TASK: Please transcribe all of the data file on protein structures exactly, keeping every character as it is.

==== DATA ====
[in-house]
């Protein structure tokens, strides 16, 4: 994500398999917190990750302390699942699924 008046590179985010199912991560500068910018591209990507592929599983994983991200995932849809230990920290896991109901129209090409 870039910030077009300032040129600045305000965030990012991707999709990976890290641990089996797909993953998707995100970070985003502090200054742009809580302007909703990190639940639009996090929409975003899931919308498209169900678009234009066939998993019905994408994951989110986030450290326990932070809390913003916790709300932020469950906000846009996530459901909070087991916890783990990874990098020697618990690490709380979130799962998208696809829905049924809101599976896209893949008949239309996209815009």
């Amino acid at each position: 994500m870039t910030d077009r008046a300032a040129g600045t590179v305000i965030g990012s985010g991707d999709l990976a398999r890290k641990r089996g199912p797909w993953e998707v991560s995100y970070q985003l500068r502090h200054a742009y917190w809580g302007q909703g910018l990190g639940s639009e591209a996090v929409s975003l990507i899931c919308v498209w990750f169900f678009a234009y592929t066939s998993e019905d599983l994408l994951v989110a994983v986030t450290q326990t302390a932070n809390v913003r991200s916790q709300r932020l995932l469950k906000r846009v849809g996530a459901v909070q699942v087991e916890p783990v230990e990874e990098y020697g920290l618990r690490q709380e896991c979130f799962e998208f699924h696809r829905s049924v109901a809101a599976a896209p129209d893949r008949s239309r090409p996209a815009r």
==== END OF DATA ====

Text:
[in-house]
């Protein structure tokens, strides 16, 4: 994500398999917190990750302390699942699924 008046590179985010199912991560500068910018591209990507592929599983994983991200995932849809230990920290896991109901129209090409 870039910030077009300032040129600045305000965030990012991707999709990976890290641990089996797909993953998707995100970070985003502090200054742009809580302007909703990190639940639009996090929409975003899931919308498209169900678009234009066939998993019905994408994951989110986030450290326990932070809390913003916790709300932020469950906000846009996530459901909070087991916890783990990874990098020697618990690490709380979130799962998208696809829905049924809101599976896209893949008949239309996209815009």
């Amino acid at each position: 994500m870039t910030d077009r008046a300032a040129g600045t590179v305000i965030g990012s985010g991707d999709l990976a398999r890290k641990r089996g199912p797909w993953e998707v991560s995100y970070q985003l500068r502090h200054a742009y917190w809580g302007q909703g910018l990190g639940s639009e591209a996090v929409s975003l990507i899931c919308v498209w990750f169900f678009a234009y592929t066939s998993e019905d599983l994408l994951v989110a994983v986030t450290q326990t302390a932070n809390v913003r991200s916790q709300r932020l995932l469950k906000r846009v849809g996530a459901v909070q699942v087991e916890p783990v230990e990874e990098y020697g920290l618990r690490q709380e896991c979130f799962e998208f699924h696809r829905s049924v109901a809101a599976a896209p129209d893949r008949s239309r090409p996209a815009r």